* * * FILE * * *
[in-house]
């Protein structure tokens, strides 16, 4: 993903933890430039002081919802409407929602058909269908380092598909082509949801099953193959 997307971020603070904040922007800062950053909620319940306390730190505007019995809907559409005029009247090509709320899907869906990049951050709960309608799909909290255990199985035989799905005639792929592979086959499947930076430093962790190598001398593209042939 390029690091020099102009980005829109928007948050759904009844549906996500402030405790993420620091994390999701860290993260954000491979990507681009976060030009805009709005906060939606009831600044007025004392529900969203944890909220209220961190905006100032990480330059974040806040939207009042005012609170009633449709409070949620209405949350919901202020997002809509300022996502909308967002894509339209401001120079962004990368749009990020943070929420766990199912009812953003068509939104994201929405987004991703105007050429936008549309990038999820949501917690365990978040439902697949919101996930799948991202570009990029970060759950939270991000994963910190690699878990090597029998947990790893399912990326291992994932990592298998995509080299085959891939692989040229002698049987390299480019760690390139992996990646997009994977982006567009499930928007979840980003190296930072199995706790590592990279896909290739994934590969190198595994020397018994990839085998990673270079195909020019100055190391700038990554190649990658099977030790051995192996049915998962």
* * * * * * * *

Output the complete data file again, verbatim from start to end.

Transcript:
[in-house]
């Protein structure tokens, strides 16, 4: 993903933890430039002081919802409407929602058909269908380092598909082509949801099953193959 997307971020603070904040922007800062950053909620319940306390730190505007019995809907559409005029009247090509709320899907869906990049951050709960309608799909909290255990199985035989799905005639792929592979086959499947930076430093962790190598001398593209042939 390029690091020099102009980005829109928007948050759904009844549906996500402030405790993420620091994390999701860290993260954000491979990507681009976060030009805009709005906060939606009831600044007025004392529900969203944890909220209220961190905006100032990480330059974040806040939207009042005012609170009633449709409070949620209405949350919901202020997002809509300022996502909308967002894509339209401001120079962004990368749009990020943070929420766990199912009812953003068509939104994201929405987004991703105007050429936008549309990038999820949501917690365990978040439902697949919101996930799948991202570009990029970060759950939270991000994963910190690699878990090597029998947990790893399912990326291992994932990592298998995509080299085959891939692989040229002698049987390299480019760690390139992996990646997009994977982006567009499930928007979840980003190296930072199995706790590592990279896909290739994934590969190198595994020397018994990839085998990673270079195909020019100055190391700038990554190649990658099977030790051995192996049915998962």